Highland Forest and Bog Disappearance—In many parts of the Mid-Atlantic, boreal forest and bogs remain as scattered remnants of the most recent Ice Age, persisting only at higher elevations. Where these exist, they provide relatively isolated islands of habitat, home to unique assemblages of animals and plants that are quite vulnerable to disturbance. Several threats affect these habitats, including logging, acid rain, mining, spruce budworm, and wooly adelgid infestation (Little 1995), causing local disappearance of boreal wildlife communities. To these threats must now be added the influence of rapid global warming, which is likely to change the climate sufficiently in the next century to cause many remaining boreal sites in the Mid-Atlantic to be replaced by more temperate habitats (Matthews et al. 2004).
Conversion of Flood Plain Forest—Like boreal forest, flood plain forest is restricted in distribution by its very nature; although perhaps more like a peninsula or isthmus than an island, these are the aboriginal habitats lining the region's waterways (Küchler 1975). Often such sites present the richest soils for crops and timber products, as well as the most pleasant sites for recreational homes. As a result this habitat is threatened by logging and clearing for agriculture, and by residential development, in much of the Mid-Atlantic, threatening the natural communities associated with it as well (Noss et al. 1995).
Roosting/Breeding Cave Destruction and Disturbance—Like migratory birds, several bat species are dependent on widely separated areas and habitats at different times of the year. These localities are often caves where large portions of the known regional population of a species can be found in a relatively few sites. In addition to the normal kinds of disturbance threatening Mid-Atlantic habitats, e.g., pollution and development, bat caves are extremely vulnerable to simple human trespass. Spelunkers, visiting and exploring caves, can cause massive bat die-offs as a result of disturbing breeding mothers, forcing abandonment of newborn offspring (Tuttle 1979), or starvation of bats awakened from hibernation at winter roosts, causing depletion of precious fat stores (Brady et al. 1982).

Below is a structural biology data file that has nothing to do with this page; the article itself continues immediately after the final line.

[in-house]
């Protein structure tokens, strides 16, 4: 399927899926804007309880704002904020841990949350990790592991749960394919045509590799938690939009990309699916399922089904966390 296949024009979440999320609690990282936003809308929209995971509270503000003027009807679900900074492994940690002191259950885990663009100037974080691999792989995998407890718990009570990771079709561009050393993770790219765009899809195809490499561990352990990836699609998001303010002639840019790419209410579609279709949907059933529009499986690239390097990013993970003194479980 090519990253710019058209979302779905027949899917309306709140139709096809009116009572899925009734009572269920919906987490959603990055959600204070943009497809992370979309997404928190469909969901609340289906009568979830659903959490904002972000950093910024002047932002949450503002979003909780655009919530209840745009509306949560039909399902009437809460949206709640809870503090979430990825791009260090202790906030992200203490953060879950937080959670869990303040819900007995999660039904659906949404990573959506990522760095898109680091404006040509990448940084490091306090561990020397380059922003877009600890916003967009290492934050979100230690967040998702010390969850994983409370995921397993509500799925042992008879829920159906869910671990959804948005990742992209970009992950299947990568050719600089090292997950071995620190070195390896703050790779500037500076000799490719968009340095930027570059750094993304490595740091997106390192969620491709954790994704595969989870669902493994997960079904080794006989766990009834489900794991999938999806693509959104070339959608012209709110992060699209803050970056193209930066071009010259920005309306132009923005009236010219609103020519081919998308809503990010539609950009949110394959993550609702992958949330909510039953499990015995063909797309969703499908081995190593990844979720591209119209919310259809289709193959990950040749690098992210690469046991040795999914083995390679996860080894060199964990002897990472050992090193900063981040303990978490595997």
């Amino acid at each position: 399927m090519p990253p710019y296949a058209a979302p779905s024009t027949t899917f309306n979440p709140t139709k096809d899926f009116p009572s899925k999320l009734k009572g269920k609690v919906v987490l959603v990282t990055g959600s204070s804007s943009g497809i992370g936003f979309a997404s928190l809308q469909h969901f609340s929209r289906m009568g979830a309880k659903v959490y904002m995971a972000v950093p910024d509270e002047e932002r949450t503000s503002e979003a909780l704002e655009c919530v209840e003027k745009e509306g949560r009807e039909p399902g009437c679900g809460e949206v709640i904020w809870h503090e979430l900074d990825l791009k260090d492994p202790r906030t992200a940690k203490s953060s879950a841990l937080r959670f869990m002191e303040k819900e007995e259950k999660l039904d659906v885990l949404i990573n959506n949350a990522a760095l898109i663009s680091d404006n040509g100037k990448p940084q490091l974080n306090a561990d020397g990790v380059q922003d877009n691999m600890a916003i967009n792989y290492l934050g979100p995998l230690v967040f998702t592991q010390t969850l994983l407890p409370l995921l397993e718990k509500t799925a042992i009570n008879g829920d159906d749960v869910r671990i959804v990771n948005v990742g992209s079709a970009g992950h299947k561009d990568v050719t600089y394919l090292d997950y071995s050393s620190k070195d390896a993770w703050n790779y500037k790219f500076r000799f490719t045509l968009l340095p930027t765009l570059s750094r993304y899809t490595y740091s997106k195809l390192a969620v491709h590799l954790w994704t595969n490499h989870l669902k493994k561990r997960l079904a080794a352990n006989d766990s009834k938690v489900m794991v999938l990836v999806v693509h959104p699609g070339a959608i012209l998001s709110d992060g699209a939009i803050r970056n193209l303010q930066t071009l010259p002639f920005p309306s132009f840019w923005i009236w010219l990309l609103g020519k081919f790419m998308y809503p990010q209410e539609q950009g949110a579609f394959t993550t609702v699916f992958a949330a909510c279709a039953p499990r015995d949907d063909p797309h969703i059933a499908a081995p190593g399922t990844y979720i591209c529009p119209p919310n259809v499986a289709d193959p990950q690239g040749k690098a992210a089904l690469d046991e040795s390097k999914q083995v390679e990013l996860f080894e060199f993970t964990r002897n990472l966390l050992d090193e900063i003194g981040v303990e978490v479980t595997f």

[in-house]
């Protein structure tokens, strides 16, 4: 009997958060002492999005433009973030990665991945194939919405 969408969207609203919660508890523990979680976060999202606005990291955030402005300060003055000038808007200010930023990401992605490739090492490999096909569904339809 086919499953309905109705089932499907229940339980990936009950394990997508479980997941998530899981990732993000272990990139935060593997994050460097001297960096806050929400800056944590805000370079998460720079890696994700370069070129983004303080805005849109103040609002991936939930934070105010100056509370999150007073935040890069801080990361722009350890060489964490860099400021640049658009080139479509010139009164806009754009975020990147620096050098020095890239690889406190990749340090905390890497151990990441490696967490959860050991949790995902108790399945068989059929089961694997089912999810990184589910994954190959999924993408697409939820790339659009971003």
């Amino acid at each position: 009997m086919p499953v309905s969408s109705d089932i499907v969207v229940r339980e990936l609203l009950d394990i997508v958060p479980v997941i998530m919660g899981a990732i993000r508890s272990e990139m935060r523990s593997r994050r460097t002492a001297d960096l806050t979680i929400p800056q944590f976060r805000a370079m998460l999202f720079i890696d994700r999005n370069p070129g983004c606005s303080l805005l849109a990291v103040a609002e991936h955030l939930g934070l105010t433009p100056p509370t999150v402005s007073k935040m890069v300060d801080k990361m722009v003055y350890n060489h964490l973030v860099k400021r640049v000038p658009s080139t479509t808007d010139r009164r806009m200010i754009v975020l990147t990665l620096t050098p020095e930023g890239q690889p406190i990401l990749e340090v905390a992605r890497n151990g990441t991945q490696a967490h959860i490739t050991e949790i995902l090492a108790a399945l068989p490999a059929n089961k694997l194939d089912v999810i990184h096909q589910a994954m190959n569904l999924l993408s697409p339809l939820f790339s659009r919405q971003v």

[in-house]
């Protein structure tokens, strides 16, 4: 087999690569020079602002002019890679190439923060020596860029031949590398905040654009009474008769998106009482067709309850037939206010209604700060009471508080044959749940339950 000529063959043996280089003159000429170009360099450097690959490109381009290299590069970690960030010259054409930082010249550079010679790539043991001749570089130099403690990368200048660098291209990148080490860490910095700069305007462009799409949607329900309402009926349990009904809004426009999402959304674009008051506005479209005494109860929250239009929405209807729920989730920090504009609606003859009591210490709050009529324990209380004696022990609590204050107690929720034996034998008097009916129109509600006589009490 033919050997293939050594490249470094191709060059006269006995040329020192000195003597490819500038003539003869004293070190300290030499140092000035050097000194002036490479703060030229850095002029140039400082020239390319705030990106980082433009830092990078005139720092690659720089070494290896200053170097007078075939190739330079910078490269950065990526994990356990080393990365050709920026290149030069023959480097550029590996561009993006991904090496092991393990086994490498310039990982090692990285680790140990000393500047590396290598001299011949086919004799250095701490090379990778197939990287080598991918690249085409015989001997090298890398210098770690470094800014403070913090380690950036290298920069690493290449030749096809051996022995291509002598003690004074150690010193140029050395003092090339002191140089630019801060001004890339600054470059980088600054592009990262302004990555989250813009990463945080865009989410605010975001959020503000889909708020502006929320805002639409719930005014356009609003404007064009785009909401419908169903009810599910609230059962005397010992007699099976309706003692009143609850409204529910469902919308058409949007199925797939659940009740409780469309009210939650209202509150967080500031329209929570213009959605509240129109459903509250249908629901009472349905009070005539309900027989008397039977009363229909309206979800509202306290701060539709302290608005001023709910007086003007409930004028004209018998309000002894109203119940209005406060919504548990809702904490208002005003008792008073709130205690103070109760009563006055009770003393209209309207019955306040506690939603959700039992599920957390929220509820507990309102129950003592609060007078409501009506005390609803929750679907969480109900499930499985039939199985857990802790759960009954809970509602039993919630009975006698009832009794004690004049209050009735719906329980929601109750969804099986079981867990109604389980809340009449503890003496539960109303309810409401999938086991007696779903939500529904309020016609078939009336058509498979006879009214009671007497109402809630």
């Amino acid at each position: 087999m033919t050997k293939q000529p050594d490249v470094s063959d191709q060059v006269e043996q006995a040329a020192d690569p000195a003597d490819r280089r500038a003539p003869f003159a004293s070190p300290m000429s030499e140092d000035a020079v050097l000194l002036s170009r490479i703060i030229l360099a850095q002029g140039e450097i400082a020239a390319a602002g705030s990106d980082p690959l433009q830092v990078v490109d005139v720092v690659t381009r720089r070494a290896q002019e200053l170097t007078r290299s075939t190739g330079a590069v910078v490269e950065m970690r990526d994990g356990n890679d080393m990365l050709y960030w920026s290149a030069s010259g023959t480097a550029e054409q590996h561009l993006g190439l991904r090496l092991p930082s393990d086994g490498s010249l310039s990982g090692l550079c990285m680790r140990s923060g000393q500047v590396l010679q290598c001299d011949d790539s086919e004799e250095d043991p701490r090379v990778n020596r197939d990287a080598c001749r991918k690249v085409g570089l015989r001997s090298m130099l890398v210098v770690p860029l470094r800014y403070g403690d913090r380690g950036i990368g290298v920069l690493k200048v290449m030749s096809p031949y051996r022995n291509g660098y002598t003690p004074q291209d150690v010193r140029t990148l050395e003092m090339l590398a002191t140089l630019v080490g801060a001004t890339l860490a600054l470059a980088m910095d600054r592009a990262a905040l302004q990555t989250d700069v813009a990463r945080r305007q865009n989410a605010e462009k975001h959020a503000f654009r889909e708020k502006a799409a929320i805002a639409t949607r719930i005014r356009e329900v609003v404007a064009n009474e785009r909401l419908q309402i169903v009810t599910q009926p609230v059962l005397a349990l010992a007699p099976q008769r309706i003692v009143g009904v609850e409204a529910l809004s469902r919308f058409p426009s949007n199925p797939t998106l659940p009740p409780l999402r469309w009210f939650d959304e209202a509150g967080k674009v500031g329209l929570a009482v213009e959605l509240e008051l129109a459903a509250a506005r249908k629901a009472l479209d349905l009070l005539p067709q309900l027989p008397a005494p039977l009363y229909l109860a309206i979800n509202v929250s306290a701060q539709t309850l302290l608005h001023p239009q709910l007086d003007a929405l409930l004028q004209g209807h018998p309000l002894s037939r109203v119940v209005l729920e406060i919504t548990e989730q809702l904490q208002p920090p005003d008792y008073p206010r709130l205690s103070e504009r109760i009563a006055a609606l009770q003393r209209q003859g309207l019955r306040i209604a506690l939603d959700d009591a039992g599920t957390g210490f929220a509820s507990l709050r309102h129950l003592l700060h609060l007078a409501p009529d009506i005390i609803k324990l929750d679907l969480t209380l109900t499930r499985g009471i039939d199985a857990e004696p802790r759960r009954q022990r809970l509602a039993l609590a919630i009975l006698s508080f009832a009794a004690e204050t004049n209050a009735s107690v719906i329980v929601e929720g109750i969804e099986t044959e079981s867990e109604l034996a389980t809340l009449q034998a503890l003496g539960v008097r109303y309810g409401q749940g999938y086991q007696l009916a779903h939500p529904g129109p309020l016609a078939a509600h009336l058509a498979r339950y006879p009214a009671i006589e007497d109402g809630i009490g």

Wetland Destruction or Pollution—Wetland communities are especially vulnerable, not only because they are highly prized for both residential and agricultural development, but also because the habitats that replace them are completely unsuitable for most community members. In addition, of course, wetlands can be made uninhabitable for wildlife by pollution as well, often occurring far from the site where the pollutants collect. As a result, wetland drainage and despoilation are among the most serious environmental problems in the United States in general, and the Mid-Atlantic in particular (Noss et al. 1995). As is clear from Table 1, more species are endangered by threats to this habitat type (81) than from any other single cause.
Control of Human, Crop, Livestock, or Fisheries Predators—Vertebrates that pose direct potential threats to human life, or to resources valued by humans, have been subjected to intense and extremely effective control measures in the past. Kercheval (1925) for instance, reported that 256 wolf heads were turned in for bounty in Augusta County, Virginia in 1750. Thus, Gray Wolves, Red Wolves, and Mountain Lions have long been extirpated from the Mid-Atlantic, while Timber Rattlesnake populations have been decimated. In addition, such predators on livestock and fisheries as Golden Eagle, Double-crested Cormorant, and Common Merganser continue to be persecuted in parts of their range.
Pet Trade Collecting—Some rare amphibians and reptiles are especially prized by collectors, who will not hesitate to pay large amounts for specimens. Wood Turtles, for instance, bring $35$200 per animal, and illegal collecting has resulted in complete extirpation of the species from several waterways (Hammerson 2003).
Landscape change is a part of natural history. Huge changes occurred during the last advance of the Wisconsin ice sheet into Pennsylvania 22,000 years ago and its subsequent retreat a few thousand years later (Sevon and Fleeger 1999). Vast regions of habitat stretching thousands of kilometers were completely obliterated or pushed southward hundreds of kilometers. Nevertheless, such changes are not quite the same as those resulting from the human effects discussed above. For one thing, anthropogenic changes can occur over a matter of decades rather than millennia; for another, they can be quite insidious and difficult to document, if, nonetheless, pervasive; and lastly, and perhaps most importantly, they are not inevitable. Once we know what effects we are having on our environment, we have a choice.